But, since you brought it up, the A-388 (currently produced in two models, the -841 version and the -861 version, but is also introducing an IGW vewrsion of both models) is still having production and delivery problems. EADS has recently delivered MSN-70 to LH and MSN-68 is due to be delivered to KE sometime during 2011Q3. The LH delivery is delivery #45, I believe. The A-388 has been going into customer fleets now for some 43 months now, an average of about 1 airplane per month, which is a poor average at this point in the delivery schedule (CY 2010 was the first year more than 15 airplanes were delivered, they delivered about 18 A-388s, IIRC). In contrast, the B-707, which at the time it was introduced was the most advanced airliner in the world, had delivered 256 airplanes four years after the first B-707 delivery (no I am not counting the KC-135, which is not a B-707). In that time, the B-707 was introduced in 10 different models as the B-707-120, -120B, -220B, -320, -320B, -320C, and -320F, -420, as well as the B-720 and B-720B models. The B-747, which was another huge leap in technology delivered 221 airframes in the first 4 years. The B-747 was introduced in 7 models, and the B-747SP was in developement. The 7 different models were the B-747-100, -100SR, -100B, -200B, -200C, -200F, and the E-4A (later reengined and converted to the E-4B).

    Now I agree you cannot compare today’s A-388 and B-739ERs to the 1970 B-747 or 1958 B-707. But like the A-388 and B-739ER, the B-747 and B-707 were leading edge technology at the time.

  6. I think Top Boom originally was noting that the 739ER at this point in its production was in service at most of its customers, additional orders are building up because the in service performance can be measured and it is found to be positive compared to their other choices.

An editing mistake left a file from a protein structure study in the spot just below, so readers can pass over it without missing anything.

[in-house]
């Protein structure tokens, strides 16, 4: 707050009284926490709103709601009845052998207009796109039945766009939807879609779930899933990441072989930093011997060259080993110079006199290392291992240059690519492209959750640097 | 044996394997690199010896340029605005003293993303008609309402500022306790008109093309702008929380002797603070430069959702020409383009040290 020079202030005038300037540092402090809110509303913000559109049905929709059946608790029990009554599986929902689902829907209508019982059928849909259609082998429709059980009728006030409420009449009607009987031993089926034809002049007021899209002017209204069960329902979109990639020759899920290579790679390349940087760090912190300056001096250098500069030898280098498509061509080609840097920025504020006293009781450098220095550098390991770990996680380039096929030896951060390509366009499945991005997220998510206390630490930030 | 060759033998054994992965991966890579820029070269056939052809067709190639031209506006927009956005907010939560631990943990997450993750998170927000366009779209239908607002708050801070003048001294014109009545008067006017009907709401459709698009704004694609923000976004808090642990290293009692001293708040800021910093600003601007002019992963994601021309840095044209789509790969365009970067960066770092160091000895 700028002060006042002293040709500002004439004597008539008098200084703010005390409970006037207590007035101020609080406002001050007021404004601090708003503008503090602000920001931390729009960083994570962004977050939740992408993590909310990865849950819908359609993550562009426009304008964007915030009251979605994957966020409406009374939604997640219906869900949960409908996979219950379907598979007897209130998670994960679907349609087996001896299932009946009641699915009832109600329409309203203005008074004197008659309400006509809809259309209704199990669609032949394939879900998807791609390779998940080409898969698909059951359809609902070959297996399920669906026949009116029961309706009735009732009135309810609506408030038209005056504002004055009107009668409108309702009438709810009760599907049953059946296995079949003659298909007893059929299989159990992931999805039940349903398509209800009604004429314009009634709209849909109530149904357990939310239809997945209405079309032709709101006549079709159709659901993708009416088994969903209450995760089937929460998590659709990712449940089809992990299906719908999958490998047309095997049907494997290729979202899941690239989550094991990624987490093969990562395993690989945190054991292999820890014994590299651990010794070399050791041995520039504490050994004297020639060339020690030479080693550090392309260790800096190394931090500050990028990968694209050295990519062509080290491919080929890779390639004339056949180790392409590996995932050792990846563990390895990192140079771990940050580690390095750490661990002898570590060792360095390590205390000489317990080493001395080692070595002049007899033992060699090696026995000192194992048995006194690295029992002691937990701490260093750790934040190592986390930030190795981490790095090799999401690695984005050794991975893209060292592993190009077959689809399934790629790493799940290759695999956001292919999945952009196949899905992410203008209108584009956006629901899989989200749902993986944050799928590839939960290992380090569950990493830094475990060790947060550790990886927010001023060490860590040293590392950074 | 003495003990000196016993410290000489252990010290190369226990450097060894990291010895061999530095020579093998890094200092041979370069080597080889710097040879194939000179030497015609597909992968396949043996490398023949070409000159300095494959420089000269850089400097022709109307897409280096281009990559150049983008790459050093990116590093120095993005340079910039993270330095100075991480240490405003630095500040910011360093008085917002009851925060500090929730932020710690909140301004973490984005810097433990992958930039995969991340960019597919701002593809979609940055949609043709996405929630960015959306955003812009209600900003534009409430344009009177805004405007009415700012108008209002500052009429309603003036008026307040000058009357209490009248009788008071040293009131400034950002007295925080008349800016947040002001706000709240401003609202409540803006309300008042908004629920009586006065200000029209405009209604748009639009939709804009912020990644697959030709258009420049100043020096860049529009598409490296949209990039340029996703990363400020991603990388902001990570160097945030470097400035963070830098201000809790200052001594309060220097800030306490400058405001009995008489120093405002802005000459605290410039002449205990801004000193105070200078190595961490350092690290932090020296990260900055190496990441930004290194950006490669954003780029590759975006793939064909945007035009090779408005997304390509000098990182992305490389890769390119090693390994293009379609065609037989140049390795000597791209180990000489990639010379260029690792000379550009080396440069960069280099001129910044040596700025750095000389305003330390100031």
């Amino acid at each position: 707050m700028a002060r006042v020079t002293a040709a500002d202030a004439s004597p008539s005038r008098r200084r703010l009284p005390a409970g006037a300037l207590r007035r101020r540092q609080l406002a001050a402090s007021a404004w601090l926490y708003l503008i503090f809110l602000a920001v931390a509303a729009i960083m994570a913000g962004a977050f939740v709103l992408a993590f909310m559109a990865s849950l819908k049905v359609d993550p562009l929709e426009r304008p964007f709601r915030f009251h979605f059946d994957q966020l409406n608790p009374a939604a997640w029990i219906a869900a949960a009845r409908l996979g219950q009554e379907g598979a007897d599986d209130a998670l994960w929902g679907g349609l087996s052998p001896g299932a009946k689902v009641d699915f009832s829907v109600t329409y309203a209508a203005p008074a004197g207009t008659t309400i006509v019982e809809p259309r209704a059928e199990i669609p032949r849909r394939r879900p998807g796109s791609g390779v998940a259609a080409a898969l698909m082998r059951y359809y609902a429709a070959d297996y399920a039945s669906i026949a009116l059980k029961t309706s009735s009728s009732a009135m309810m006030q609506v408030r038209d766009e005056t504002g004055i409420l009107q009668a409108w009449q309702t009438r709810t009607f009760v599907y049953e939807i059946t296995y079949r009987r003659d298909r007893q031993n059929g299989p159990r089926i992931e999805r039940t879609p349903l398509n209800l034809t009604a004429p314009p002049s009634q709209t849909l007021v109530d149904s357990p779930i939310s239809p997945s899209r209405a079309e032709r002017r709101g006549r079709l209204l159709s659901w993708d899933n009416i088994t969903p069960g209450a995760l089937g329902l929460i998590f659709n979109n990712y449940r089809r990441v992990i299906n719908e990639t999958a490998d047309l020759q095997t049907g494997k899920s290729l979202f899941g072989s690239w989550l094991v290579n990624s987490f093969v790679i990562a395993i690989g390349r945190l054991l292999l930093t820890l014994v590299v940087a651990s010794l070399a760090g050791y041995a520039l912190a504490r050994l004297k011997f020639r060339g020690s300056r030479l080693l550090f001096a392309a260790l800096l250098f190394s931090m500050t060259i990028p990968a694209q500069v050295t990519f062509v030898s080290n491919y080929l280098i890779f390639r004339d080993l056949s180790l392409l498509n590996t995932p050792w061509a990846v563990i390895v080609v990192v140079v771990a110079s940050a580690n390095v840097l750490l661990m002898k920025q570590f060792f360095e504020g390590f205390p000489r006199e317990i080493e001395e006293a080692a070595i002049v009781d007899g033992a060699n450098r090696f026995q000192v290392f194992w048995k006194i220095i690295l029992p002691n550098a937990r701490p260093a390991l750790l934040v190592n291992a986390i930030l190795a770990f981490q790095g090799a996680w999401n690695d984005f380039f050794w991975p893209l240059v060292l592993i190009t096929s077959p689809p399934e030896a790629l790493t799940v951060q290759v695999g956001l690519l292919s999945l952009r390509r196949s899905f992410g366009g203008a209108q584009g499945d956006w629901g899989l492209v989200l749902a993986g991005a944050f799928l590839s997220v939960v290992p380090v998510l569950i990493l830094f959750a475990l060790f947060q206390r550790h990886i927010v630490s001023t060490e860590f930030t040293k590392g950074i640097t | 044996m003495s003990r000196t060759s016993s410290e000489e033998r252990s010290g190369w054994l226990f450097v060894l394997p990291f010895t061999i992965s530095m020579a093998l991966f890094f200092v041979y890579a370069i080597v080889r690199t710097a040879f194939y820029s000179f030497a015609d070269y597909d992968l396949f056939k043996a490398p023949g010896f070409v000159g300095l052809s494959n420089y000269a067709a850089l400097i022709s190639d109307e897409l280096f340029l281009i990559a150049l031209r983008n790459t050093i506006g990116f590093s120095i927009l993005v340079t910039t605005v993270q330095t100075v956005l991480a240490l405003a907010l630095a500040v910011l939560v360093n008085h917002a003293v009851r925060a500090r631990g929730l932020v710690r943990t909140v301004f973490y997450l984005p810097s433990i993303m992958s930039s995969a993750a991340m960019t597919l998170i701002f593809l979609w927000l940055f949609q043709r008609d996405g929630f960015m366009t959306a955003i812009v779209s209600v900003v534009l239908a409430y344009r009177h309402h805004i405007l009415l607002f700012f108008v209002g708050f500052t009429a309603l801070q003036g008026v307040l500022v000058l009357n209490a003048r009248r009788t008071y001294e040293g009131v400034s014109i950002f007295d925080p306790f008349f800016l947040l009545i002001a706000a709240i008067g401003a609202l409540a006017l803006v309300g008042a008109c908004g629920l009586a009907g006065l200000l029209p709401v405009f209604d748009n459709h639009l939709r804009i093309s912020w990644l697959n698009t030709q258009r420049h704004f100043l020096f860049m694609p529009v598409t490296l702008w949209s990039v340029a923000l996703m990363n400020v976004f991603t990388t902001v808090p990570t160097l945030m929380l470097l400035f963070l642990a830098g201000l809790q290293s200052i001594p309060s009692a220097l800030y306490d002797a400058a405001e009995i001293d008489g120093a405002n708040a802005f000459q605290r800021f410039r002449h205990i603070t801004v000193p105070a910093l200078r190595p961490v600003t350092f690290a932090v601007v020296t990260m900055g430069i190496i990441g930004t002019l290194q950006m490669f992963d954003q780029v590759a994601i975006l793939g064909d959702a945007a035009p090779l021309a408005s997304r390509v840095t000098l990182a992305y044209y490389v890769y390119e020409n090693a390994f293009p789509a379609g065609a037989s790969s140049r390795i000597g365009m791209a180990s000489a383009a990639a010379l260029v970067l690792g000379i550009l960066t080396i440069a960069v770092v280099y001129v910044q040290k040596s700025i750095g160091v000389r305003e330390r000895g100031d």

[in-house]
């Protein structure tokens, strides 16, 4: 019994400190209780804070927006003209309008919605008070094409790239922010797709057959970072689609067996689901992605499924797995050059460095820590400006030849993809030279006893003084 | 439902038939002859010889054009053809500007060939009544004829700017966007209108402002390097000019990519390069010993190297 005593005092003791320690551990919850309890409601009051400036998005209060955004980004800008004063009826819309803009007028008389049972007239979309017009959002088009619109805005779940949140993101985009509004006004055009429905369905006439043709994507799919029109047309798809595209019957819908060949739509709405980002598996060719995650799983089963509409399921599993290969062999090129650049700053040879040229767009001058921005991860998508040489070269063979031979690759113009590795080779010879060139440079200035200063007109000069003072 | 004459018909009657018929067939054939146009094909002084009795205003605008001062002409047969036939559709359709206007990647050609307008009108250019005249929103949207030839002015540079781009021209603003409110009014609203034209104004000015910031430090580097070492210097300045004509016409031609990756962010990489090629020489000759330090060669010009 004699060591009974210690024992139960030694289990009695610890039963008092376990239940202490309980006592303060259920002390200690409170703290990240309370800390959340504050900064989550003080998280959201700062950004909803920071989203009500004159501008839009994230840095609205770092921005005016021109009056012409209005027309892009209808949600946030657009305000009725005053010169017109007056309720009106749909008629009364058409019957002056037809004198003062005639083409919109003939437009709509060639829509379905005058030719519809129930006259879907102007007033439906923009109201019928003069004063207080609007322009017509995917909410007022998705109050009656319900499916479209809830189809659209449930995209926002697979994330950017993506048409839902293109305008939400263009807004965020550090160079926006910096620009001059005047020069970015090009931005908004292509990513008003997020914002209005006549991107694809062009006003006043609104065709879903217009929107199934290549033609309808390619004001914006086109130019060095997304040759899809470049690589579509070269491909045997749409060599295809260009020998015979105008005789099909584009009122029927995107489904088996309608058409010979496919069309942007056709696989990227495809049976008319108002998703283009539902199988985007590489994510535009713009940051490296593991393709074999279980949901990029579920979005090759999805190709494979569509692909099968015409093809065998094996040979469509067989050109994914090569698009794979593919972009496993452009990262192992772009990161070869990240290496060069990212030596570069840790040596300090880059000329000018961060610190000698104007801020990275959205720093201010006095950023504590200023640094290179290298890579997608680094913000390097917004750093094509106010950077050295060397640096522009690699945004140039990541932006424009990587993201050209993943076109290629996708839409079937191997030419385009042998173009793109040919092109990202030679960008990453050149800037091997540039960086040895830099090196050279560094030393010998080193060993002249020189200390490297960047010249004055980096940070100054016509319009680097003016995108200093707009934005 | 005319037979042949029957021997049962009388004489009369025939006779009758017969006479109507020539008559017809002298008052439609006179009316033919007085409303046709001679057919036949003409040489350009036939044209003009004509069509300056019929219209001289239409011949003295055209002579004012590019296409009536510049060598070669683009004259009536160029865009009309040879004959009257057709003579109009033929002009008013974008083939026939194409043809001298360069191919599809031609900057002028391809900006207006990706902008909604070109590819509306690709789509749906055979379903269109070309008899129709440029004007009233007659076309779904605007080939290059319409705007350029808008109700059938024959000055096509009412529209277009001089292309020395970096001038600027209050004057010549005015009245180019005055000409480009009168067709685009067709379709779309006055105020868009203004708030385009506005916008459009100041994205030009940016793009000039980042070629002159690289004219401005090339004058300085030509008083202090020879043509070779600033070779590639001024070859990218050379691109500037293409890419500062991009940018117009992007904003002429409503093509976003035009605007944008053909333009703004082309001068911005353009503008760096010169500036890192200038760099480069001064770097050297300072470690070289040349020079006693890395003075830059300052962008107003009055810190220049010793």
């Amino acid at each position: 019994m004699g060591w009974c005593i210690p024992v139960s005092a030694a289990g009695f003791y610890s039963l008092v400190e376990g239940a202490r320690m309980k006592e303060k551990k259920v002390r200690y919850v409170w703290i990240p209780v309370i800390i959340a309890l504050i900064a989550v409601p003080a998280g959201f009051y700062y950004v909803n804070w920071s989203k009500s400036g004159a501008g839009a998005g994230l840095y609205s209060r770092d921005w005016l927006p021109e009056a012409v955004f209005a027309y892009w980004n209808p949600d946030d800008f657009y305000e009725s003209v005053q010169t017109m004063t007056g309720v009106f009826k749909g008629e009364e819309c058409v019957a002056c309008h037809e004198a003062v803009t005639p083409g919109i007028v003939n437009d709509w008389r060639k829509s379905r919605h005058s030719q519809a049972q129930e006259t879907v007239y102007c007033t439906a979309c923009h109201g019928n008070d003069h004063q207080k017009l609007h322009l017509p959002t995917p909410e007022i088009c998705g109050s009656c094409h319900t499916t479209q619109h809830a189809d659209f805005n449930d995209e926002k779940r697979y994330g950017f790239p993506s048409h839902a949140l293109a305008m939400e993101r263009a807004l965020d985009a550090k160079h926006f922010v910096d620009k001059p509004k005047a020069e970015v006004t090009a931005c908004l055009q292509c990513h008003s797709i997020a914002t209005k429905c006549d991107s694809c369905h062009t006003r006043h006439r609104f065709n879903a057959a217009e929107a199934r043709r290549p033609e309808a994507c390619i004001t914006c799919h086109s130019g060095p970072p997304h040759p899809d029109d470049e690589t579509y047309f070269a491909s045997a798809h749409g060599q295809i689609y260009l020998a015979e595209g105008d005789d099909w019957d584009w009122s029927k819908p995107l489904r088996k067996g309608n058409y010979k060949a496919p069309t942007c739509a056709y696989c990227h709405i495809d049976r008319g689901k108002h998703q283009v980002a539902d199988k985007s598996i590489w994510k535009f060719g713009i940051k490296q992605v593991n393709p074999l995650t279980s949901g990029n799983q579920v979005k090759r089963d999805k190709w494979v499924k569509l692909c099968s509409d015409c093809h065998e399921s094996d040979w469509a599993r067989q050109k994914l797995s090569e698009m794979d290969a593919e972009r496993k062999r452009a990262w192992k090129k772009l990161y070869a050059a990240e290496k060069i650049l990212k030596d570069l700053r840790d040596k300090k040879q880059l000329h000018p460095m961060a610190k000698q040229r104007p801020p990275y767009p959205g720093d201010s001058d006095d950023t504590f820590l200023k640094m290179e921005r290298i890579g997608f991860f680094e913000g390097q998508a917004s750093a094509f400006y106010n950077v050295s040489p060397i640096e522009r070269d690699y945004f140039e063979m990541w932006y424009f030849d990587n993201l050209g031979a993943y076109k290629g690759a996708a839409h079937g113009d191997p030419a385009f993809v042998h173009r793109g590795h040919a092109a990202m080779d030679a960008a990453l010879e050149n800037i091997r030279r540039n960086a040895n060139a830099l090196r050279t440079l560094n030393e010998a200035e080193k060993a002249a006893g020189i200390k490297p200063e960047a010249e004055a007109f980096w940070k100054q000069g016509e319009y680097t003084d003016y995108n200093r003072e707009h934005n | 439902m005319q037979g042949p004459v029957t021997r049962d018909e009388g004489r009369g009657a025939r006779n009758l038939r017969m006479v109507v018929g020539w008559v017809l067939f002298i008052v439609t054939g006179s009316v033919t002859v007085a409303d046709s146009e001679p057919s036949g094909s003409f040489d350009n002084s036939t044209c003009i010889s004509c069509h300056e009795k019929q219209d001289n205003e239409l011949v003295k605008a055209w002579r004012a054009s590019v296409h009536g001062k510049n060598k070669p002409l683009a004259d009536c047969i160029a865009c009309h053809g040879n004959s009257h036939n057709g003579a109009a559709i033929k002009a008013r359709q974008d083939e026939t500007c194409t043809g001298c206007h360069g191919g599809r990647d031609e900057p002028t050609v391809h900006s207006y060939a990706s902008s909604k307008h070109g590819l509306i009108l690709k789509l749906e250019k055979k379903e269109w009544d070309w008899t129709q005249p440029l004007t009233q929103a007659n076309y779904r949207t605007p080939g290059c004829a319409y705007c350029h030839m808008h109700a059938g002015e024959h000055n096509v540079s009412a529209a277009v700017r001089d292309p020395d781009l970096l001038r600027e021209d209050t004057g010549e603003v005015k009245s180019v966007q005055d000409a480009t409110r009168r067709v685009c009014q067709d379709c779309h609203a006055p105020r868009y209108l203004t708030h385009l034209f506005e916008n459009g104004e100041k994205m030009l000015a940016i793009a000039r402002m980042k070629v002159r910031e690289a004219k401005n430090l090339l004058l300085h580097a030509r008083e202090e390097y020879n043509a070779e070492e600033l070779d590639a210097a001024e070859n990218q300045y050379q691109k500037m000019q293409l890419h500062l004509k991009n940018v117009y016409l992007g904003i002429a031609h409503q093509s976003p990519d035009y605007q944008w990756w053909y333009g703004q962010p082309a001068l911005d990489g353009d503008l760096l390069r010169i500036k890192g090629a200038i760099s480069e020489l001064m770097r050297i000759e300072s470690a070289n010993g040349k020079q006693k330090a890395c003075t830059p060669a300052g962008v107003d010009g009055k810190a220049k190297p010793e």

In contrast, the A380 has had difficulty getting deliveries out and having in service performance measured as only 5 of 18 airlines ordered have the plane. Thus 13 customers still cannot evaluate what their actual usage of the plane will be like, hence are unable to have real cost and revenue data to determine if additional orders should be placed.

    Yes, much different airplanes and different introductions into service. But again the key point is that airlines use actual performance to decide on what to order.

    Later posts of his noted that besides for the delays to EIS, the production ramp up for A380 deliveries has been slow compared to prior cases of new planes. I don’t think he intends to imply how good of a plane the A380 is, just initial deliveries have been slow. Similarly, Boeing is having serious pains getting the 787 and 748 out to EIS and we will see how they ramp up to deliveries once EIS occurs.

  7. I find this remark rather stupid:
    “Kostya Zolotusky, managing director of Capital Markets Development for Boeing Capital Corp., did not address the view of the -900 standard, but had this take: “Boeing does not, relative to Airbus, offer significant launch incentives to artificially stimulate or accelerate new airplane introduction. Historically, all of our airplanes took a while to build sales momentum. Comparing -900ER to other Boeing launches, it looks very similar.”